MANILA (UPDATE) - News site Rappler and some of its reporters and managers on Thursday asked the Supreme Court to compel the government to allow them to cover President Rodrigo Duterte and his events.
In a 74-page petition filed on Thursday, the group asked the high court to strike down the ban on presidential coverage imposed on them, saying it violates their press freedom and their rights to free speech, equal protection, and due process.
The President in March last year said he is banning news outlets like Rappler because they “twist” his statements.
"Huwag kayong sumagot. You’re investigating us, fact-finding, well sorry. Do not f*** with me. Mahirap kasi ‘pag palabas ‘yan, kita mo ‘yung mga newspaper, mga Rappler. Iba itong speech ko ngayon. Bukas, iba ang presentation niyan," Duterte said.
(It's difficult when it comes out, look at these newspapers and Rappler. The speech I'm making today will be presented differently by them tomorrow.)
"Kaya bawal ngayon sila (they are banned). That is my order. Do not talk to people who will produce lies out of your statements and who can twist it forever to the angle that they would like it to,” he added.
Among the petitioners are Rappler reporters and managers Pia Ranada, Mara Cepeda, Raymon Dullana, Frank Cimatu, Mauricio Victa, Camille Elemia, Ralf Rivas, and Baltazar Lagsa.
Ranada and Rappler CEO Maria Ressa in February 2018 were prevented from entering Malacanang, its press working area, or any public event even outside Malacañang where the President is present.
Rappler said other Manila-based journalists like Elemia, Cepeda and Rivas, as well as Mindanao-based correspondent Bobby Lagsa were similarly prevented from covering the President.
Named as respondents in the petition are the Office of the President, Office of the Executive Secretary, the Presidential Communications Operations Office, Media Accreditation Regulatory Office, and the Presidential Security Group.
Duterte's spokesman, Salvador Panelo, said Malacanang will not interfere with the Supreme Court's future actions.
"It’s a free country. We do not interfere with the judiciary," Panelo said.
BASES FOR PETITION
Petitioners said the ban, although veiled as an “innocent regulation,” is actually a form of subsequent punishment in violation of free speech and press freedom.
“Plainly put, the ban was a retaliation for the content of their reporting,” the petition read, claiming that it creates a chilling effect on other journalists, preventing them from critically reporting on the President and his policies.
“The current fate being suffered by Petitioners has caused journalists to give pause when they write. ‘Will I be next?’ beg the question in their minds. The likelihood of it happening is not the point. The very fact journalists have to ask that question to begin with is the ‘chill’ the Constitution seeks to prevent,” it said.
The ban, petitioners claimed, violate the Constitutionally-guaranteed prerogative of the media for self-regulation, as embodied in Republic Act No. 4363 which created a Philippine Press Council and Presidential Decree No. 576 which authorized the creation of a print and a broadcast media group for purposes of self-regulation and internal discipline.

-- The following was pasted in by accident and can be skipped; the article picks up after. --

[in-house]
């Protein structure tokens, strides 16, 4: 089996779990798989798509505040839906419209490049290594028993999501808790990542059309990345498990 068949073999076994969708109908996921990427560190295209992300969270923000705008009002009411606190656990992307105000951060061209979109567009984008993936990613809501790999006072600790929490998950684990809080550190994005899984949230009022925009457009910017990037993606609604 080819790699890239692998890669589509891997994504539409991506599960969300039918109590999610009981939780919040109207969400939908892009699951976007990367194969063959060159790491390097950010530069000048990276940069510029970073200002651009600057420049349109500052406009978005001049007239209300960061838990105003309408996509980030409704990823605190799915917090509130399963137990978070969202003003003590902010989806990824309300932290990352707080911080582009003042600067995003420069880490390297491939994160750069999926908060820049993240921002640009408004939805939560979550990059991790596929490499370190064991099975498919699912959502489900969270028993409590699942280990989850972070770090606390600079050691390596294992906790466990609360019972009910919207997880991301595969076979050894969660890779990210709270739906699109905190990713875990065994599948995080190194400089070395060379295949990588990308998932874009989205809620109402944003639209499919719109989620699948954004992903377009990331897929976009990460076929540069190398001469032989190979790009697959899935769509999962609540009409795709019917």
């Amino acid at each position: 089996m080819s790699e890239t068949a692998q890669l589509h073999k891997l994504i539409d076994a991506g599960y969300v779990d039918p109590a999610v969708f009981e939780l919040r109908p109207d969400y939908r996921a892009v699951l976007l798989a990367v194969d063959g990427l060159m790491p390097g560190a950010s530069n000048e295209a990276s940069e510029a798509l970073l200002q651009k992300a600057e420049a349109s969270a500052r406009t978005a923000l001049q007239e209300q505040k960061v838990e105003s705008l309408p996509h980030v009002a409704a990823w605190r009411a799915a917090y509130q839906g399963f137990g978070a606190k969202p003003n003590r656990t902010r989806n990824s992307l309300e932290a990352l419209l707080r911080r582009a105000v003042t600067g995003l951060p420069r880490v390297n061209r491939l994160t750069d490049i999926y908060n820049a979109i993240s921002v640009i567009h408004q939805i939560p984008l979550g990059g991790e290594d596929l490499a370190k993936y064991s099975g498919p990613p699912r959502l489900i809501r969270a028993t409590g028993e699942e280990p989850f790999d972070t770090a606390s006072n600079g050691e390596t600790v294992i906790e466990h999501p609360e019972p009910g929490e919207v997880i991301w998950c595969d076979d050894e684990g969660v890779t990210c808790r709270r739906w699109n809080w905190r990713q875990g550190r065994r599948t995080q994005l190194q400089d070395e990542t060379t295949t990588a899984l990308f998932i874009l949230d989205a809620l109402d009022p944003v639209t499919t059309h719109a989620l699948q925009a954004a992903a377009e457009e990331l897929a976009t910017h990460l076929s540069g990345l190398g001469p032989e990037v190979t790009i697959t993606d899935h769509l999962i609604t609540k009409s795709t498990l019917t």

Petitioners alleged the ban is arbitrary because it is unwritten and only the President knows the limits or restrictions to the ban.
It is likewise not “narrowly-tailored” to meet a compelling state interest, according to the petition. Numerous Supreme Court decisions have held that restrictions to constitutional rights must be minimal or only to the extent necessary to achieve a purpose.
Petitioners also complained they were singled out and did not have the opportunity to contest the ban, in violation of their rights to equal protection and due process, respectively.
Petitioners asked the high court to issue a temporary restraining order or a status quo ante order or a writ of preliminary injunction to compel respondents not to restrain Rappler journalists’ ability to cover, report, witness or access newsworthy events, including those with the presence of the President and other officers of the Executive Branch.
They also asked for a special raffle in view of the approaching Holy Week break.
Rappler is represented by constitutional law professor John Molo.
In a statement issued after the filing, Rappler said their case was not just about their organization but about other journalists and the public as well.
"This case is not just about Rappler. It is about every journalist’s mandate to cover without prior restraint or threat of punishment the Office of the President and scrutinize the tremendous power it holds. It is about the public we all serve and who are served best when the media are able to freely provide them with information, however critical it may be of government," the statement read.
The news website said the "unlawful and unjust" policy has been in place for 14 months now without any written order from the President.
"During that period, we repeatedly appealed to Malacañang for reconsideration and even went to the extent of asking him personally in January 2019, through our Malacañang reporter Pia Ranada Robles, to lift the ban. [But the] ban has not only stayed, it has extended to our coverage of campaign sorties of administration candidates where the President is a guest."
Rappler said they are hoping the High Court will strike down Duterte's order.
"We trust that the highest court of the land will see the ban for what it is: a violation by the executive branch of a fundamental right that the Constitution guarantees a free press."